Author: Chris Hicks
Chris Hicks has been a movie reviewer for both newspaper and radio for over 30 years. He has been passionate about movies from every genre since his childhood, and now he lifts the curtain of movie ratings for confused parents and viewers everywhere. He explains the history and process of getting a movie rated, as well as the politics and profit strategies at work. Hicks also addresses common misconceptions that both producers and parents may have about the implied quality of a movie, the box office draw that certain ratings bring, or the content that may be in them.
But what is most obvious in this book is the author’s passionate challenge to both Hollywood and parents to protect childhood by making and viewing movies wisely. One of my favorite lines in the book is when he challenges a common justification for inappropriate items in movies:
“If you call them on it [gratuitous sex, violence, and language], filmmakers become defensive, justifying such content by arguing that children are exposed to it every day in one form or another-even in elementary school yards. But if you talk to teachers, or even children themselves, they will tell you that when it is brought to the school yard it has often come from a movie.” (pg. 182)
Continuing his plea for decency in movie production, Hicks provides examples of highly popular and profitable films that avoided offensive material.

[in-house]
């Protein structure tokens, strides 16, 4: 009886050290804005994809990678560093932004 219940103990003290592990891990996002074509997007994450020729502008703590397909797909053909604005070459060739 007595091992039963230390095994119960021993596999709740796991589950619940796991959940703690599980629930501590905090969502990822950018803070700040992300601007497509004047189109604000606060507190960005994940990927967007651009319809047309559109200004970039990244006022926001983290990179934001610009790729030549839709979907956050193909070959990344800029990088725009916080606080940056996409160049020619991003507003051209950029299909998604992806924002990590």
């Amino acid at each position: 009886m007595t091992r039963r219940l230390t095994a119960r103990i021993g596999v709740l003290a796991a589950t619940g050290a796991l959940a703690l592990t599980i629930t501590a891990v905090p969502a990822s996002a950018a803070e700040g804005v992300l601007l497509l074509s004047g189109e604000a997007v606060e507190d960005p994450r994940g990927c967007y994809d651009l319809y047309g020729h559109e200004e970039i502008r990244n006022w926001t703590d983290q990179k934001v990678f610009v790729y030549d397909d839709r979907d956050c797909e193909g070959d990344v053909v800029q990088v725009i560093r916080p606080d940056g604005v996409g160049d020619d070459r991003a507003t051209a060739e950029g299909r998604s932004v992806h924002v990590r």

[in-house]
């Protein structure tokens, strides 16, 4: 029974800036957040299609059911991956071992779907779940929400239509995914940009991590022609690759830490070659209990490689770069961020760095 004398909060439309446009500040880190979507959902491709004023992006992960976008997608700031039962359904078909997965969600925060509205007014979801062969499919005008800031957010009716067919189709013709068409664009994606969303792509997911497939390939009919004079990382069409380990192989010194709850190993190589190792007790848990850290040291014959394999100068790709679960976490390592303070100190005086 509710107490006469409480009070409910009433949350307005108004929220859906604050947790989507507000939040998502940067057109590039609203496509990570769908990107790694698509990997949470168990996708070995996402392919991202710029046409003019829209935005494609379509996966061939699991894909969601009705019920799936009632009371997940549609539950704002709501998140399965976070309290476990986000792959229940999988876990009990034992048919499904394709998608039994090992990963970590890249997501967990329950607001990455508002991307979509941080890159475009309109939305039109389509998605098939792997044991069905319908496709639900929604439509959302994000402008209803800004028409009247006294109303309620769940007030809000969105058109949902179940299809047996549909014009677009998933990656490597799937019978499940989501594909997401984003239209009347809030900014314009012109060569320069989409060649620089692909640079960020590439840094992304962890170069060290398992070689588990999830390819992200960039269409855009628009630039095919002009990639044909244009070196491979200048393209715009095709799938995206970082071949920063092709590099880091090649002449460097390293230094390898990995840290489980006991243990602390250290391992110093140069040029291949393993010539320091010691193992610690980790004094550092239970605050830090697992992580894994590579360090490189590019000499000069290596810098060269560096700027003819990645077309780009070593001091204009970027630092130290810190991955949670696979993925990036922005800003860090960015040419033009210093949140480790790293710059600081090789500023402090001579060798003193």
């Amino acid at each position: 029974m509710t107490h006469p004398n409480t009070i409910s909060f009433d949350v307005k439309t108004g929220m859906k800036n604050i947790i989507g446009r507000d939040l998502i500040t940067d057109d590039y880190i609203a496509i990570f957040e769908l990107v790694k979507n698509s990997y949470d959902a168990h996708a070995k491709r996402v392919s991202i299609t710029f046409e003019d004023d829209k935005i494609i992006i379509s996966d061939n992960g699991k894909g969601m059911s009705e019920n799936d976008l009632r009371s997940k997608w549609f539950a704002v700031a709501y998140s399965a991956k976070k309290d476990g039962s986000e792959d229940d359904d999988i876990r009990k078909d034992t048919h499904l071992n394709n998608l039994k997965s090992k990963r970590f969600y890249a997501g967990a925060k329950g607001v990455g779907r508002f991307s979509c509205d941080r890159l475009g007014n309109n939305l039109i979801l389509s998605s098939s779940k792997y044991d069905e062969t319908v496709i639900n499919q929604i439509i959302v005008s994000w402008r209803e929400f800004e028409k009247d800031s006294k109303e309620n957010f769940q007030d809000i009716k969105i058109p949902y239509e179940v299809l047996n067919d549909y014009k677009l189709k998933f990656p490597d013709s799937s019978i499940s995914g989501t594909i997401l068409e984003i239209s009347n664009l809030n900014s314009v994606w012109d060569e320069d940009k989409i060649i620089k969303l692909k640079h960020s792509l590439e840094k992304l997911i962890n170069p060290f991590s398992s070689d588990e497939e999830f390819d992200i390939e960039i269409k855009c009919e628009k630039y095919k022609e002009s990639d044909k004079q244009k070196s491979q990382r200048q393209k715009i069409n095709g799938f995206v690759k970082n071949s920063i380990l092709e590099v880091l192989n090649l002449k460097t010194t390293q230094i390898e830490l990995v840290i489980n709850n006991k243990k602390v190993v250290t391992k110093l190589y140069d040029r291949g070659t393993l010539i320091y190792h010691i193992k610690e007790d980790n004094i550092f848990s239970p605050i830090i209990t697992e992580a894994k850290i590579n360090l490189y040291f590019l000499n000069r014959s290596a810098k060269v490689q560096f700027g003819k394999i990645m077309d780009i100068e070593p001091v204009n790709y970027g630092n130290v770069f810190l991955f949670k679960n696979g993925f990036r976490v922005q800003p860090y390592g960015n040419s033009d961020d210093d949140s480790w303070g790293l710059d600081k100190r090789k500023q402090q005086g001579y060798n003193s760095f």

Parts I liked best:
I really enjoyed the author’s explanation of how a movie gets its rating, and why a movie might have a rating that I don’t agree with. Movies go before a board of parents who decide if it is suitable for children or not, and then gives an appropriate rating. Ratings are often inconsistent, however (for example, G rated “Green Berets” has intense war violence and language). One reason for the inconsistency is that the board switches out every 2-3 years. In addition, the ratings system has evolved over time (a G in the 60’s for example had different qualifications than a G now). Finally, current movie producers often aim for a PG-13 rating–no matter the target audience. A movie can appeal a rating from an R to a PG-13, without changing any content. Often this appeal gets approved. I appreciated the myriad examples of movies both old and new to illustrate the history of the current rating system–it helped me understand it all so much better.
How This Book Made an Impact In My Life, Especially as a Mother:
I consider myself a pretty careful parent when it comes to movies, but this book has really educated me about the ratings system and made me more aware of what we watch. I have five children: three older and two younger. Often the younger kids end up watching movies that the older kids are interested in. This book has made me re-examine the movies that all of the children, but most especially the younger ones, are exposed to. Before, I thought, “Oh, it’s not that bad–especially compared to what So-and-So let’s her kids watch,” or “This is a great movie with a great message for older kids,” but now I am asking, “Is this appropriate for young children?” or “Is this designed with young children in mind?” Though subtle, this change of perspective has prompted changes in our family already.
Chris Hicks still loves movies. But he recognizes the negative content and impact movies can have and wants to empower parents like you and me. To do this, he created a list of online resources at the back of the book to help parents research a movie’s content on their own to see if it will be appropriate for their family. He also includes a list of lesser known but quality films that could facilitate many fun (and appropriate) family movie nights.
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